Philosophy in mid-20th-century Oxford was dominated by analysis of the meaning of words. Impressed with the logical positivism of the Vienna Circle, Oxford philosophers had drawn a strict line around empirically verifiable propositions (‘there is a cat on the mat’) and regarded anything falling outside that area as failing to tell us about how the world is. Attempts to discuss the nature of goodness, say, or beauty, or the relationship between the two were strictly out of favour. Facts and values were thought to be worlds apart, with values a matter of free choice and only scientific or quasi-scientific facts being made true by the world. To say that stealing is bad, the Oxford philosopher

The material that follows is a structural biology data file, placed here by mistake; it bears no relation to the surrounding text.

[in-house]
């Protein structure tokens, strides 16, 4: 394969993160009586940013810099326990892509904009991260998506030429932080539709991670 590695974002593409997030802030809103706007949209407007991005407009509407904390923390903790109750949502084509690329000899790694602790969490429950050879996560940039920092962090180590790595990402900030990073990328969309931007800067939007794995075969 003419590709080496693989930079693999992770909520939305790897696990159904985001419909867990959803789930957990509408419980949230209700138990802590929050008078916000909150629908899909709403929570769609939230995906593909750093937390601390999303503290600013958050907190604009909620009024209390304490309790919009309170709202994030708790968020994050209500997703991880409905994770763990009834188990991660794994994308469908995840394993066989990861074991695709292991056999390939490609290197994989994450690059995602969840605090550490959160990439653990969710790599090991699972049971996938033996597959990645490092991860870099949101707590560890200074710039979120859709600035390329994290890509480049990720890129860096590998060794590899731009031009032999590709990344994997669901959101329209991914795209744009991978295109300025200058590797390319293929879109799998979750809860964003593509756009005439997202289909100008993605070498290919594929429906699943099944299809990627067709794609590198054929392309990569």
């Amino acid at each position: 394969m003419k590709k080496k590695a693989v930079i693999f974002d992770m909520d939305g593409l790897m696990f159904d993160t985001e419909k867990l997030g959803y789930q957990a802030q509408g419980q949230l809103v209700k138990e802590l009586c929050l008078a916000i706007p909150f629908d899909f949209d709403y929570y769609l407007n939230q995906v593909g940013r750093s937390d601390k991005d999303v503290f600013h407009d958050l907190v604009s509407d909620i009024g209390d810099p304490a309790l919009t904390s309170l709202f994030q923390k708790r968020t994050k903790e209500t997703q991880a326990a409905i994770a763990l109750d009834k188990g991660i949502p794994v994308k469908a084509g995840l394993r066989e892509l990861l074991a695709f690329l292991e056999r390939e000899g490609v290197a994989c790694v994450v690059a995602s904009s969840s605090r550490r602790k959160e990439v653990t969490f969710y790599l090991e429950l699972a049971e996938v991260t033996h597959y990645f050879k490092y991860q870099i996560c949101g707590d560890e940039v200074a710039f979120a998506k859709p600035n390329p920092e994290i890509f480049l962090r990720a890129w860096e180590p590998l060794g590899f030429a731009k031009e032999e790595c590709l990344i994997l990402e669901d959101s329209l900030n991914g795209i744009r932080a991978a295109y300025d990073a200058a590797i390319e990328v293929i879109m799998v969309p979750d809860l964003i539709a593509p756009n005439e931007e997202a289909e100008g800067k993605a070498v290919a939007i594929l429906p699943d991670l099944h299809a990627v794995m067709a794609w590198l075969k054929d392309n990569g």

A J Ayer famously quipped, is to say nothing more meaningful than ‘boo for stealing’. Thought of in this way, philosophy has very little to say about why some actions are evil and others selfless, because there simply are no facts determining that these things are the case.
The four women at the centre of these two books – Elizabeth Anscombe, Philippa Foot, Mary Midgley and Iris Murdoch – were unified in spurning this way of thinking, certain that it missed something deeply important. Partly this was because of their experience of living through the Second